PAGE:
Justice Kennedy Denies Bid To Stop California Gay Marriages
Unsurprisingly, Justice Anthony Kennedy has denied an emergency bid to halt the same-sex marriages that had resumed in California on Friday after the 9th Circuit Court of Appeals had lifted its stay:
Supreme Court Justice Anthony M. Kennedy turned down at midday Sunday a request to stop same-sex marriages from occurring in California. Without comment, and without seeking views from the other side, Kennedy rejected a challenge to action by the Ninth Circuit Court on Friday implementing a federal judge’s ruling allowing such marriages. The plea had been made on Saturday by the sponsors of California’s “Proposition 8,” a voter-approved measure that permitted marriage only between a man and a woman.
Since Justice Kennedy offered no explanation for denying an application claiming that the Ninth Circuit panel had no authority to lift its stay, there is no way to know what legal rationale he had used. It could have been that the sponsors of the measure lacked a legal right to pursue their challenge further, that even if they had such a right it was without legal merit, that the lower court did have the authority to decide for itself when to life the stay, or perhaps that events had just moved too rapidly in the wake of the Supreme Court ruling that it would be inappropriate to try to roll them back.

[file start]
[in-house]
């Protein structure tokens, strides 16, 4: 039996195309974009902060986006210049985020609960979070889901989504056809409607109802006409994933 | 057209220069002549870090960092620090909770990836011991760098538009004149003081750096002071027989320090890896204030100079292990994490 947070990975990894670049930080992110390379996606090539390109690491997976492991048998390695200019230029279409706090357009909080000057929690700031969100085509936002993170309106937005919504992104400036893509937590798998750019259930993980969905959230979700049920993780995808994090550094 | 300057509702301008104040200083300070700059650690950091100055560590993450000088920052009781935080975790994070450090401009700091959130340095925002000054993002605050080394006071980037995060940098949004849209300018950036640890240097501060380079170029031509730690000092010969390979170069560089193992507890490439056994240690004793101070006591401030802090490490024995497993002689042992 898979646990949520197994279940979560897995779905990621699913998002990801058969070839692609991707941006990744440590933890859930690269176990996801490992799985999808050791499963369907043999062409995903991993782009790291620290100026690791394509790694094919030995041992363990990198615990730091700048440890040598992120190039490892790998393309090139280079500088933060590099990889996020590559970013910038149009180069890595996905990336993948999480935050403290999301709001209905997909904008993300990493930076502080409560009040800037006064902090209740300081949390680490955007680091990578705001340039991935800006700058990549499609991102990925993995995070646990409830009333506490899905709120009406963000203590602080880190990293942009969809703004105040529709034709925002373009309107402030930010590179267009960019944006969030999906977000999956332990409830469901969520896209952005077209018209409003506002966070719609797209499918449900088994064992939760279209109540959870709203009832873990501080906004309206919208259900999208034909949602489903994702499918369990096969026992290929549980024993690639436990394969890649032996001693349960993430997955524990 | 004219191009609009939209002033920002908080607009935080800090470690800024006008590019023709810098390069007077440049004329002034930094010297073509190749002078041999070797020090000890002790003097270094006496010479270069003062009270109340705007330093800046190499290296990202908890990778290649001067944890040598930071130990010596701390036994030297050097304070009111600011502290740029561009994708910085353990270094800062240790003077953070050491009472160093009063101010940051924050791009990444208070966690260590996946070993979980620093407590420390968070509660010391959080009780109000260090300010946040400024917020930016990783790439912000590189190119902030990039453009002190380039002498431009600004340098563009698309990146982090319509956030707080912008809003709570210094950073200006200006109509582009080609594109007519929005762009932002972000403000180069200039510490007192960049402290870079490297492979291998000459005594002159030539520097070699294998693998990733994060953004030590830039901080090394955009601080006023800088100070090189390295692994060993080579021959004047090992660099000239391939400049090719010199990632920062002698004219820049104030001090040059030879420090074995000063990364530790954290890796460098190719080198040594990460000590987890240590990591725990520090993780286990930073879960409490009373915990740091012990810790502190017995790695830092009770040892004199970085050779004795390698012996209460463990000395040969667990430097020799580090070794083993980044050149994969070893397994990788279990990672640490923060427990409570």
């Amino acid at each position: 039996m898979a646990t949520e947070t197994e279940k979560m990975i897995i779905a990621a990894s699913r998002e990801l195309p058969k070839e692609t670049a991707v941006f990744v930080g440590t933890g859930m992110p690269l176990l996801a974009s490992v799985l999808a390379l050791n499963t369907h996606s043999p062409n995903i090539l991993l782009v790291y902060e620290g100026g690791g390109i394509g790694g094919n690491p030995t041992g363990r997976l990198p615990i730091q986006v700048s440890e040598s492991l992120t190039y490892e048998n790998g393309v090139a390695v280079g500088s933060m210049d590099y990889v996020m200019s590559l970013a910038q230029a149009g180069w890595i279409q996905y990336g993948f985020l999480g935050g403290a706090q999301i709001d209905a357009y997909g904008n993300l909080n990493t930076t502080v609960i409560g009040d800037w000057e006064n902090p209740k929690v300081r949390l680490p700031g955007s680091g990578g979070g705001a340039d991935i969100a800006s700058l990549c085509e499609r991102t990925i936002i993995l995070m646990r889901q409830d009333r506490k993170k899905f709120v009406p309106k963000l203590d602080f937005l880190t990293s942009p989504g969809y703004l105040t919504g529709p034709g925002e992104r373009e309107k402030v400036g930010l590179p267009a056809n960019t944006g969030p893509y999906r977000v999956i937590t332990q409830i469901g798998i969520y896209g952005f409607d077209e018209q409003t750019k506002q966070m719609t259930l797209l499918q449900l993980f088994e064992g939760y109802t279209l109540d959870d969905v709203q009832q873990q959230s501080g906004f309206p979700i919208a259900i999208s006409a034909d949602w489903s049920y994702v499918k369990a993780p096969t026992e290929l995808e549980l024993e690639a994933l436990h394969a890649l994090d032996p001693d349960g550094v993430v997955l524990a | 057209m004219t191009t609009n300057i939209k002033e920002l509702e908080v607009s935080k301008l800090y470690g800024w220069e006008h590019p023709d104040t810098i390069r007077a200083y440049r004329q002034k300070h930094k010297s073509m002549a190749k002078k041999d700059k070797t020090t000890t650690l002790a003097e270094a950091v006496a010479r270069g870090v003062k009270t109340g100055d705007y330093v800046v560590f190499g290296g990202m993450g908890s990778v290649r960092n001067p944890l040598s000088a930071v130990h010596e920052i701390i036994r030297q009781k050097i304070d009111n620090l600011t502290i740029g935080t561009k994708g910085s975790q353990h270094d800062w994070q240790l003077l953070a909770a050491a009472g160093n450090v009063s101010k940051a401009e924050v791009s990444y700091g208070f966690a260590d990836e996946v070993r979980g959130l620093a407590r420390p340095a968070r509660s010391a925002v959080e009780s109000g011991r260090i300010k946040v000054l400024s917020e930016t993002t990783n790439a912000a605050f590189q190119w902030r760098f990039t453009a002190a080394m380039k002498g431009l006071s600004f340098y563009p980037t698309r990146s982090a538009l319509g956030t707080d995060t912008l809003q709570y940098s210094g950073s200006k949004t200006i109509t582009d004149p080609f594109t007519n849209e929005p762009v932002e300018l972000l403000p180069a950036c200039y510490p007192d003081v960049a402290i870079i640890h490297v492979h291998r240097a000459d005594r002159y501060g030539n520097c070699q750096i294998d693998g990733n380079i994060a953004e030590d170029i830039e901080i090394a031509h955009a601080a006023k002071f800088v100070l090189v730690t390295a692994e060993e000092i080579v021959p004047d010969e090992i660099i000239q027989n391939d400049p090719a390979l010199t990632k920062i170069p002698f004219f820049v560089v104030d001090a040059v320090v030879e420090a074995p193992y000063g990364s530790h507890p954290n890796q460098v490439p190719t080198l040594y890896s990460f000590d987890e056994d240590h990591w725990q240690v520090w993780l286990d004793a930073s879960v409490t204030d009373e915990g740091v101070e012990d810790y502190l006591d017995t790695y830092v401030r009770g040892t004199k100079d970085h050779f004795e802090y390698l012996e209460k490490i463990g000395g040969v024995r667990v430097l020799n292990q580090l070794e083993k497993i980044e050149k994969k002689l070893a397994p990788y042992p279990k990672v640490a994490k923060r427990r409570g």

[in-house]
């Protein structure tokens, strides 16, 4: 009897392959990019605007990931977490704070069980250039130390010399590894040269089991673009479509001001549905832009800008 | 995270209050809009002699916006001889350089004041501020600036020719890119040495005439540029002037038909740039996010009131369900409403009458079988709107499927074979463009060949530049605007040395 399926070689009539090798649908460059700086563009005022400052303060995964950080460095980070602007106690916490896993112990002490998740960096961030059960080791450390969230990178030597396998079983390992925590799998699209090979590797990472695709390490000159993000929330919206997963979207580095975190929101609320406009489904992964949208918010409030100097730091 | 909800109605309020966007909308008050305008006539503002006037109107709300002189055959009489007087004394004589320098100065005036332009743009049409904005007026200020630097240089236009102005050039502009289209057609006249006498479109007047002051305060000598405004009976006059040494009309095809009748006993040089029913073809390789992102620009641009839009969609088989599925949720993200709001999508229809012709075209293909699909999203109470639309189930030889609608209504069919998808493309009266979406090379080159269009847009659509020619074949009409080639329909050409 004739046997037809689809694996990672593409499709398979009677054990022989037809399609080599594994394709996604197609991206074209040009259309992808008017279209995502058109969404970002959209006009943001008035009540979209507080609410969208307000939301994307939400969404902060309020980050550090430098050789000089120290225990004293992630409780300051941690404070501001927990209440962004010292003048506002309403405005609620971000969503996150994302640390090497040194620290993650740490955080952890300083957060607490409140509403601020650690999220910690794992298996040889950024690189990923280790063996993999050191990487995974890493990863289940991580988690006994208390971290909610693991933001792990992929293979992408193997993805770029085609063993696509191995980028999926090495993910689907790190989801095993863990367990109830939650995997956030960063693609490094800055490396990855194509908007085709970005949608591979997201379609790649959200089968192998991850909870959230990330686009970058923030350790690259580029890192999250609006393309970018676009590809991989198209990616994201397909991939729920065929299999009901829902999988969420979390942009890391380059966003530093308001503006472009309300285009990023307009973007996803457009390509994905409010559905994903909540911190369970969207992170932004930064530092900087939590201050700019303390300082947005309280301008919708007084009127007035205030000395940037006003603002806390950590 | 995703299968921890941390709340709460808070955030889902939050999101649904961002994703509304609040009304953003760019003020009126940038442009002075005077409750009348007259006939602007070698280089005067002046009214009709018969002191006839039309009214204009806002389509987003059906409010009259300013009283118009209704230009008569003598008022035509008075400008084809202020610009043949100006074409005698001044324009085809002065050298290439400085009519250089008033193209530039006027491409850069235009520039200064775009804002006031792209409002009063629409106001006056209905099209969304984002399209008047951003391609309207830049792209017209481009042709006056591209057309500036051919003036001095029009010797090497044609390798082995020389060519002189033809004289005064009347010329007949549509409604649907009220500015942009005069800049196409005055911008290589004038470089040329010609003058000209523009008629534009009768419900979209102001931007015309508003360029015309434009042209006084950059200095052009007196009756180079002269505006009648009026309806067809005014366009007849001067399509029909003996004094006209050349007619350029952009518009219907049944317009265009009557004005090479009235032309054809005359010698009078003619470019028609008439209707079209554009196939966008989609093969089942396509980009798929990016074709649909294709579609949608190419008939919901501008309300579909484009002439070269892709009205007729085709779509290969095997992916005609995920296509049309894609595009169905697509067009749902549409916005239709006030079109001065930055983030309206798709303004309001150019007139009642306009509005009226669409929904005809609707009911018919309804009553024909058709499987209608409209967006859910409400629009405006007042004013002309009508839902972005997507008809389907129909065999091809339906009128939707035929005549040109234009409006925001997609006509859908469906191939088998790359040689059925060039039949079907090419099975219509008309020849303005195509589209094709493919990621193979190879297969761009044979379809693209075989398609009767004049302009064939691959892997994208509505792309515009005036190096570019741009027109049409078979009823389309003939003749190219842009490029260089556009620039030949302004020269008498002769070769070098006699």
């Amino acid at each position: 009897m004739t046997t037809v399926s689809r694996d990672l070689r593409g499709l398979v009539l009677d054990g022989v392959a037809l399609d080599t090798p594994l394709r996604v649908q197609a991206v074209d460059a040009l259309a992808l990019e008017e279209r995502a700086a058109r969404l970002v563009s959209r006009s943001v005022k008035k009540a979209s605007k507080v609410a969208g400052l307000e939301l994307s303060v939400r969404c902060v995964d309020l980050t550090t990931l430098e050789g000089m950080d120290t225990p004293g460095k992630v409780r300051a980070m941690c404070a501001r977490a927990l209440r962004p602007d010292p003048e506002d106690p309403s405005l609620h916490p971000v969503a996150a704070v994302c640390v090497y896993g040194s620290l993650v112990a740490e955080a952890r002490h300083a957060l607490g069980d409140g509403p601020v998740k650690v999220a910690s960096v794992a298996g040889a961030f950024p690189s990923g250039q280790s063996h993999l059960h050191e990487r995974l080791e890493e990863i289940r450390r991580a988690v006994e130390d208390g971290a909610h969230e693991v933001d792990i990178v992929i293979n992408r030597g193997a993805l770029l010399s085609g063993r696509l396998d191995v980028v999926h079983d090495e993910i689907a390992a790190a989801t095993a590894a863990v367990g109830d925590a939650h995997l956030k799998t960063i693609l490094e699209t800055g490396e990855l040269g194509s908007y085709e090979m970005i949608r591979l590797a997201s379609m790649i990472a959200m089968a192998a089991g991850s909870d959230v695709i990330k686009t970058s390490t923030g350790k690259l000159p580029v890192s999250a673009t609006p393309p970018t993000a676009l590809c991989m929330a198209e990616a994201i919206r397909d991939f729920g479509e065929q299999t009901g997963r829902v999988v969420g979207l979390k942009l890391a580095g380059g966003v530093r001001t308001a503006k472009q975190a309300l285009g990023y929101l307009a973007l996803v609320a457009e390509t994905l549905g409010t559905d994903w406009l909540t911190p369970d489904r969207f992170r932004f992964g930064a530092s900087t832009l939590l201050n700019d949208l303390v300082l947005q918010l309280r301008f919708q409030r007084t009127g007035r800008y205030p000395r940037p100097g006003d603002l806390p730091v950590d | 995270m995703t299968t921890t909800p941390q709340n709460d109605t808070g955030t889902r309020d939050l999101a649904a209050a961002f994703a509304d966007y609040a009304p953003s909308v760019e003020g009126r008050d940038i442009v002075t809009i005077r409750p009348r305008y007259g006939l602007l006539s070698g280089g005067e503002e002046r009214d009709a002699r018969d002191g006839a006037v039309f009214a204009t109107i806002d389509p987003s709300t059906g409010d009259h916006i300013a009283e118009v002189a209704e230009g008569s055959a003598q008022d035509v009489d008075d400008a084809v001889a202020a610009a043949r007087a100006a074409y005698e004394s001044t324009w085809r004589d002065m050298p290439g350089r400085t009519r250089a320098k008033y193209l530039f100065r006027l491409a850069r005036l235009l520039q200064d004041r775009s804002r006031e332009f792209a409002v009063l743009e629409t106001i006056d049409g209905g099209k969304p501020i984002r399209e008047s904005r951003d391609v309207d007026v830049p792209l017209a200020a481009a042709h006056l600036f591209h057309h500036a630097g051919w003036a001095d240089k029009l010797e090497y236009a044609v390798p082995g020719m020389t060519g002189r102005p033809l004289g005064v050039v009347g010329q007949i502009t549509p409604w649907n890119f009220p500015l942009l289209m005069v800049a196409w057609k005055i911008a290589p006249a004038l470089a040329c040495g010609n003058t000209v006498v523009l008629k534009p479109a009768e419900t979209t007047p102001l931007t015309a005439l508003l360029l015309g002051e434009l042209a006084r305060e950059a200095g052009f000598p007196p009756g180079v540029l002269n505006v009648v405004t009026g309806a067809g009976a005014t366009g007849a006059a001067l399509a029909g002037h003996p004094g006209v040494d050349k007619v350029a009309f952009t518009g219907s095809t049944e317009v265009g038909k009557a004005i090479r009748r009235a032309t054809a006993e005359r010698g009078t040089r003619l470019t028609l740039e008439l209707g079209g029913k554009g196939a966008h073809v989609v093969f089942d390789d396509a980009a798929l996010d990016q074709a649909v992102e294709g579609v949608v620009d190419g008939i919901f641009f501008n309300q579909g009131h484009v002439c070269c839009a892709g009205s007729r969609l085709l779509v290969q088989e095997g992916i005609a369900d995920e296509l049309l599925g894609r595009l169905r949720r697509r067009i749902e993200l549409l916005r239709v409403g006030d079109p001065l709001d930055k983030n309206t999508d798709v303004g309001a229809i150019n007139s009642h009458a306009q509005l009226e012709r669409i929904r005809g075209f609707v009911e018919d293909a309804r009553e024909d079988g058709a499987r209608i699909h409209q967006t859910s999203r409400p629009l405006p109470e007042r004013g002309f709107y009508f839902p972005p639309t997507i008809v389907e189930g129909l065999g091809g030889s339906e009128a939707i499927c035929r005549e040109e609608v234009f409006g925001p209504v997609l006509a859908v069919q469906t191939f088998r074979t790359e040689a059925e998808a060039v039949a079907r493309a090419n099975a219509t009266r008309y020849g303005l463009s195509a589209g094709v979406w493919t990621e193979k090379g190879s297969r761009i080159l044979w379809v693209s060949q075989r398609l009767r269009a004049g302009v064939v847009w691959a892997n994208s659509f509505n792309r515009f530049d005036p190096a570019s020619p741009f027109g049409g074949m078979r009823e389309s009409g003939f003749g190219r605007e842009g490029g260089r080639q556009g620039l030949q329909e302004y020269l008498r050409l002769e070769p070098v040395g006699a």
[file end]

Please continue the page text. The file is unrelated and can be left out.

Although attorneys for the ballot measure’s sponsors have been creative in finding new ways to try to press the challenge, the brief action by Kennedy on Sunday may have removed the final barrier to the full achievement of marriage rights for gays and lesbians in the nation’s most populous state. California is the thirteenth state where same-sex marriages can occur now, or soon, when new laws in a few of the states take effect this summer. The District of Columbia also allows such marriages.
As I noted yesterday, there was virtually no chance that Kennedy would grant this request to begin with, so there’s no surprise here. Theoretically, the Prop. 8 proponents could file a Motion to Reconsider, but there’s really no chance that such a motion would have been granted. This case is, effectively, over.